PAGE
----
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Axel Marx and Jan Wouters

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Axel Marx and Jan Wouters

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Axel Marx and Jan Wouters

Global governance emerged as a concept more than two decades ago. Despite its relevance to key processes underlying the major public policy questions of our age, the contours of 'global governance' remain contested and elusive. This Research Review seeks to clarify key trends and challenges in global governance by bringing together the leading scholarship on its different forms. The Literature Review Article discusses key issues in relation to global governance institutions: democracy, legitimacy, accountability, fragmentation, effectiveness and dispute settlement.
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Axel Marx and Jan Wouters

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Frans G. von der Dunk

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Frans G. von der Dunk

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Frans G. von der Dunk

The scholarly contributions discussed in this timely research review address the special realm of legal rules applicable to space activities and their terrestrial applications. Outer space is generally considered a “global commons”, so this review focuses on the international regime which is also the foundation of an increasing number of national space laws. Topics covered concern the development, character and structure of international space law, its relationship with national space law, and military and commercial aspects of space activities, including launching and satellite applications. This fascinating study provides a comprehensive overview of the most important matters relating to international space law and will be a valuable research tool for academics and practitioners alike.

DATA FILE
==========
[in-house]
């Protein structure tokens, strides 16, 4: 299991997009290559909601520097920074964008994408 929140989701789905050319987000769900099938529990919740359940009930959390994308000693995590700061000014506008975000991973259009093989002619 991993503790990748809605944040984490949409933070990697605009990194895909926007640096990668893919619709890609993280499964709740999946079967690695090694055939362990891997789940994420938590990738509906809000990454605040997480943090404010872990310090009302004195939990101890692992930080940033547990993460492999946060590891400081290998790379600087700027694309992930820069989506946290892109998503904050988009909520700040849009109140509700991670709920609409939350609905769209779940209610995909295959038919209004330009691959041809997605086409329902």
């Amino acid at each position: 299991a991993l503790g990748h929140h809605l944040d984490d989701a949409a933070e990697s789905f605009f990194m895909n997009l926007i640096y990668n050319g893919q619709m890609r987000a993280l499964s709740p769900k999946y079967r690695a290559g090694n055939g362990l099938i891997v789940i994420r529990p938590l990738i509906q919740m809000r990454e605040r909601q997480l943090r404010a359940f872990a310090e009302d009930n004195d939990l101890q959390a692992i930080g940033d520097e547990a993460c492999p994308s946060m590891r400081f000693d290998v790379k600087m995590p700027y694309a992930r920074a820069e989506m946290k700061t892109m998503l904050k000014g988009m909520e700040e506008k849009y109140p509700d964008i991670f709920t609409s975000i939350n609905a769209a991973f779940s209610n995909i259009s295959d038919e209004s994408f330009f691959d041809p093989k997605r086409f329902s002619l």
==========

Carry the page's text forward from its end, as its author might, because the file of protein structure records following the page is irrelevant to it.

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Frans G. von der Dunk

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Shamnad Basheer and Rahul Bajaj

In this chapter we reflect on the question: Who or what exactly is the patent office? And how best do we secure its judicial proficiency and independence? We offer a framework for assessing this question, after cutting through the vast morass of often confusing case law in this regard that has failed to draw a conceptually sound distinction between the judicial, the quasi-judicial and the administrative. We argue that agencies such as the patent office tasked with a high level of adjudicatory functions are predominantly ‘judicial’ in character and ought to be therefore categorized as ‘Adjudicative Regulators’. As such they are to be vested with a significant degree of judicial competence and independence. We offer some broad suggestions in this regard. Our frame is likely to be useful for characterising other regulatory agencies with predominant judicial functions, and could well prove instructive for agencies in other countries with legal regimes similar to that of India.

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Dimity Kingsford Smith and Olivia Dixon

Since the advent of modern securities regulation in the 1930s, disclosure has been king in terms of regulation. In the last decade regulators and policy-makers have accepted the arguments of consumer advocates and the insights of behavioural research, showing that with retail investors or financial consumers, disclosure does not work well. It is insufficiently protective, given the evidence of modest levels of consumer financial literacy. This chapter looks at regulatory strategies other than disclosure, which assume a more interventionist approach. These include bans on conflicted remuneration, product design and distribution obligations and regulators’ product intervention powers. Indeed, it might be argued that regulation now requires caveat vendor or ‘seller beware’ rather than the caveat emptor ‘buyer beware’ that underlies disclosure. Against this background we also consider the implications for the financial consumer of a variety of digital economy approaches to the sale and distribution of retail investments.